Sunday, 13 August 2017

Sunday Express on Marcus Allen

For some reason there has been considerable mainstream media coverage of this year's Glastonbury Symposium, see: I myself went along in 2010 and made one of my favourite HPANWO TV videos, Ben Goes on Tor!, see: In those days only the specialized press of the UFO/conspiracy/paranormal and the mind/body/spirit communities; and the various overlaps thereof, covered it. Journals such as Nexus, Caduceus, Namaste etc. This year one of the speakers was Marcus Allen, the UK publisher of Nexus magazine. He's a good friend of mine and fellow researcher, specializing in the moon landings, and has been on HPANWO Radio many times, see: His lecture was reviewed by Jon Austin of the Sunday Express and... ultimate spoiler alert, it is not exactly Pulitzer Prize material. Source:

The content is vaguely factual, but includes some aversive elements. The very title is simplistic and misleading: "Secret Space Project- 'NASA had craft to reach moon... but hoaxed Apollo missions instead'." It is intended to make the reader scoff, and hopefully read no further. The true relationship between the secret space programme and NASA's public equivalent is complex, but explicable. Marcus and I delve into it in our interviews and also there is more information in the background links below. The article begins: "A top lunar landings denier." Any description of a person's beliefs that includes the suffix "denier" is a personal slur. It is intended to connect in the reader's mind to "Holocaust denier" and thereby demonize the person. It is a tactic used by people like George Monbiot, see: "Shocking claim" is just a piece of shallow rhetoric. Why use the adjective "shocking"? "Shocking" is a position on a purely emotional and qualitative gauge. It says nothing about how much or little evidence exists to support or discredit the claim. It is similar to Carl Sagan's cliche "Extraordinary claims require extraordinary explanations." See here for more details: "Mr Allen is the UK publisher of 'alternative news' magazine Nexus." "Alternative news" is put into scare-quotes so that the reader will intuit an implicit pejorative subtext. This is done in a similar way to how the mainstream media use the phrase "fake news". The same goes for the old lines "moon hoax conspiracy theorist" (repeated twice) and "The far-fetched conspiracy theory." If a trick keeps working, why not keep using it? "It is then claimed that specialist scientists aided by Nazi's, who worked for the US in return for immunity from war crimes trials." This refers to Operation Paperclip and it is not a "claim"; it is historical fact. After the destruction of Nazi Germany at the end of World War II, Hitler's scientists were given the choice of working for the victorious allies or going to Nuremburg. The best known of these scientists is Wernher von Braun. Many of these experts were also working in the field of electrogravitics and this would have included the back-engineering of extraterrestrial technology that used it, see background links for details. "Believers even claim that the high-tech craft are secretly flown into space." The word "believers" is another dysphemism; it echoes phrases like "believers in the cult of the Lemonade Fountain" etc. It prevents the readers understanding that people like Marcus have come to this field of study via a careful scientific analysis of the evidence. As always with the mainstream media, it is the comments under the article that are far more interesting than the article itself; and based on those, apart from the usual idiots of course, I'm pleased to say that the propaganda in this screed does not appear to have fooled as many people as the authors and editor would probably like. We're almost at the fiftieth anniversary of the Apollo moon missions. NASA know this is going to be a massive informational choke point for them, possibly too massive to prevent the truth exploding out... and I'm going to be squeezing hard on their necks!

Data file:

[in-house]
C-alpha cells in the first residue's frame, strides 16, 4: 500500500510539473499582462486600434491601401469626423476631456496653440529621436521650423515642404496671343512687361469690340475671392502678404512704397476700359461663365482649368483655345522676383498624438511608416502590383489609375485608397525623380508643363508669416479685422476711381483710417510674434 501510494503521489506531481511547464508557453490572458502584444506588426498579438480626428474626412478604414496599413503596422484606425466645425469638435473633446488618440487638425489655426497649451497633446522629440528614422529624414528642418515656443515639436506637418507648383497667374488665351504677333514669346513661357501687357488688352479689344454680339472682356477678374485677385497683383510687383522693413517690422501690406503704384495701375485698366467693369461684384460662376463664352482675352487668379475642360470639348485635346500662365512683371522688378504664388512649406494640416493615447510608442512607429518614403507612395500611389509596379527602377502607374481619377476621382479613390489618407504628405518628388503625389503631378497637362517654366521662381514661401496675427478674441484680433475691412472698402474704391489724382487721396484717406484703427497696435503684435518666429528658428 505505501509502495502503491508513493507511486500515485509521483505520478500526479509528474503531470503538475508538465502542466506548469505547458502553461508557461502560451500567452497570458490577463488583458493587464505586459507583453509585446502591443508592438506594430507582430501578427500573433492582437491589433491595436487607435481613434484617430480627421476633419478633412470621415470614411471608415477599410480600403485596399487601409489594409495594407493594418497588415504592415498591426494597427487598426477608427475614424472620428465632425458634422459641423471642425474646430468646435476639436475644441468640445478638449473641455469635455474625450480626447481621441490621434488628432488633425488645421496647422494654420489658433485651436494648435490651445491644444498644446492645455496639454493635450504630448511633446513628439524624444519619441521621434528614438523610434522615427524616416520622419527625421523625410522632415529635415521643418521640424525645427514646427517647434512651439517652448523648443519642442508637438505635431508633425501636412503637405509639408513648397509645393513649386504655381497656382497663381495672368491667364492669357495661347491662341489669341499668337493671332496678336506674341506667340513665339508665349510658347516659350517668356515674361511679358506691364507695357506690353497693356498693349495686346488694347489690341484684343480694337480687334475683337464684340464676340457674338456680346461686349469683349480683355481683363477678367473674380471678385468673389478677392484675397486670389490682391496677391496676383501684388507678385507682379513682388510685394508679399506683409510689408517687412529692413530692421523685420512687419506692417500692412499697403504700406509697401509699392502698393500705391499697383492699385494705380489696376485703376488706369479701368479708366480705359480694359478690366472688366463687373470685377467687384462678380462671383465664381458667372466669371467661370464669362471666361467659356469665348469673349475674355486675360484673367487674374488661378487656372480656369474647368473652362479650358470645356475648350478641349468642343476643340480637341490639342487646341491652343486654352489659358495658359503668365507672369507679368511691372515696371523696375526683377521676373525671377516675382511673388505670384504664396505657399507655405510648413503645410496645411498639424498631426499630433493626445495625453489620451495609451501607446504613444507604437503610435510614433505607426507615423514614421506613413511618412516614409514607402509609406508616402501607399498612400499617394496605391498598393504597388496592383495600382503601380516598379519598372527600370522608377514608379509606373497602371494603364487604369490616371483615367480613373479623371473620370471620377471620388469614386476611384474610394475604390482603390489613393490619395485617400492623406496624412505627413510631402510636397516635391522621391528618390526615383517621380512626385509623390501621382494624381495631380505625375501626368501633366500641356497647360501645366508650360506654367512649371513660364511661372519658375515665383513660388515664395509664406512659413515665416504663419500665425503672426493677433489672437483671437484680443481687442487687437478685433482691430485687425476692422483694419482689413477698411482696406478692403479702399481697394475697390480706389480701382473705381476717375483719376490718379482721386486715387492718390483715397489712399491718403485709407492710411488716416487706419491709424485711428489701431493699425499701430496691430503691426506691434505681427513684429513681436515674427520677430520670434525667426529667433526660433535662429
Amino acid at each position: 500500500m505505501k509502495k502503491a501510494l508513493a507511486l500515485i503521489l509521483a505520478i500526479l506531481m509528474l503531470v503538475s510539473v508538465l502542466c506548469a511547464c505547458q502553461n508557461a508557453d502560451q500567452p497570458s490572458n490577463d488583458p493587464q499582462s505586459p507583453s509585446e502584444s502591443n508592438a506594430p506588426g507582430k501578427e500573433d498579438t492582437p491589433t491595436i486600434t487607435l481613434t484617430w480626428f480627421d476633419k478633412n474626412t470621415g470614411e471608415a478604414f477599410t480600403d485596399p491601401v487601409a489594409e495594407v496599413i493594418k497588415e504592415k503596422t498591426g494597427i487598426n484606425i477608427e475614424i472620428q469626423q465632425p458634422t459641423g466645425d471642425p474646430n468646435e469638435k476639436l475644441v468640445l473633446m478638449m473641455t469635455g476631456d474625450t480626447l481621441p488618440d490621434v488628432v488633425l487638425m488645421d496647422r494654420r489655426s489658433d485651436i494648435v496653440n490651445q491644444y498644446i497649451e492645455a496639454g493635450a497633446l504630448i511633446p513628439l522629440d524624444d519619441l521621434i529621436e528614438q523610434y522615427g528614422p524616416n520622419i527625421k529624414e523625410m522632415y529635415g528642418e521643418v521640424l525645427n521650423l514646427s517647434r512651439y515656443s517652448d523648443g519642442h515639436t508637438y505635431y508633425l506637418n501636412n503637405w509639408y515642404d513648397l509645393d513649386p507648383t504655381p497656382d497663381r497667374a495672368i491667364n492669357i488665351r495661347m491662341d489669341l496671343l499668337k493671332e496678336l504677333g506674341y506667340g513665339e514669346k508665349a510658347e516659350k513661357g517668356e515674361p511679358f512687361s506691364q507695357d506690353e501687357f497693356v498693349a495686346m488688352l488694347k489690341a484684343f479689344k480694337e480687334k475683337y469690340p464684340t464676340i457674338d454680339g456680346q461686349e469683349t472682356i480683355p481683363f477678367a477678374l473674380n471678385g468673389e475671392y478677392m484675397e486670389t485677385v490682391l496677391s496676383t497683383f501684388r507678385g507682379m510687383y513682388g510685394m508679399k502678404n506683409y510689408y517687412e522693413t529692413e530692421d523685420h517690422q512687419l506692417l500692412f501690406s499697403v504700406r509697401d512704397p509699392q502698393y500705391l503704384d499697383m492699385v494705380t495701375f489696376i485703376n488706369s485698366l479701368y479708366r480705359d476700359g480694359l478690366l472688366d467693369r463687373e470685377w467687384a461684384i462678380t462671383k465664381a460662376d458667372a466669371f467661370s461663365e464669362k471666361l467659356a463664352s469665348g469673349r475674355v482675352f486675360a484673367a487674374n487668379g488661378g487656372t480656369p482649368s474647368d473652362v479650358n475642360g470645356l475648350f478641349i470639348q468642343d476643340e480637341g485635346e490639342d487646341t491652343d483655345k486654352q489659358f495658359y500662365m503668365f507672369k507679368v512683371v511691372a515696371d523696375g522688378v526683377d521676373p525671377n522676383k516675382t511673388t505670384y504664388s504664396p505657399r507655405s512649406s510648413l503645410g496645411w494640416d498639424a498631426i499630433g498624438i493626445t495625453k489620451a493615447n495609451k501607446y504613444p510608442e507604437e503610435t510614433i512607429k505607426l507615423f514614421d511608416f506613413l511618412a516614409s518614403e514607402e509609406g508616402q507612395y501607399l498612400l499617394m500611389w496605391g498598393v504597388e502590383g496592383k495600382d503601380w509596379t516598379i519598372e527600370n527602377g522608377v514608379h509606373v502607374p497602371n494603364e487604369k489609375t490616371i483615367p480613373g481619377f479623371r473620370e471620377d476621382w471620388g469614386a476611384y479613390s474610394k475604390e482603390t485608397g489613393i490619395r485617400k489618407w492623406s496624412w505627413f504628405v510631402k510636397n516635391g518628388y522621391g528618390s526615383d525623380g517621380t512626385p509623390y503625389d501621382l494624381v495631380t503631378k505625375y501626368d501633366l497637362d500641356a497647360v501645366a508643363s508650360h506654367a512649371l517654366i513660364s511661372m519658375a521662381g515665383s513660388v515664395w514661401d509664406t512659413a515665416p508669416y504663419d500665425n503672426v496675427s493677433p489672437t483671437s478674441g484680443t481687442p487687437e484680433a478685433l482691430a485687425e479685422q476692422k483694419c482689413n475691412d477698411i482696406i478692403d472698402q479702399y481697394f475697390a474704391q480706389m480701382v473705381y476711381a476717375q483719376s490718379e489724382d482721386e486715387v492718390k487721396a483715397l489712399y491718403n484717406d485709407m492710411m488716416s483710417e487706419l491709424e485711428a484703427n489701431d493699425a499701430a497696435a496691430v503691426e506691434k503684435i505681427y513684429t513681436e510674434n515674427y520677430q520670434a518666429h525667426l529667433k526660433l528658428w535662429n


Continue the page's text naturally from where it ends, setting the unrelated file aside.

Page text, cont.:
Andrew Johnson said...

I think they need to keep the Apollo Hoax going for a bit longer - they're managing the balance of perception I think. A fair few people don't believe it any more.

Ben Emlyn-Jones said...

We're almost at the fiftieth anniversary, Andrew. They know this is going to be a massive informational choke point for them, possibly too massive to prevent the truth exploding out... and I'm going to be squeezing hard on their necks!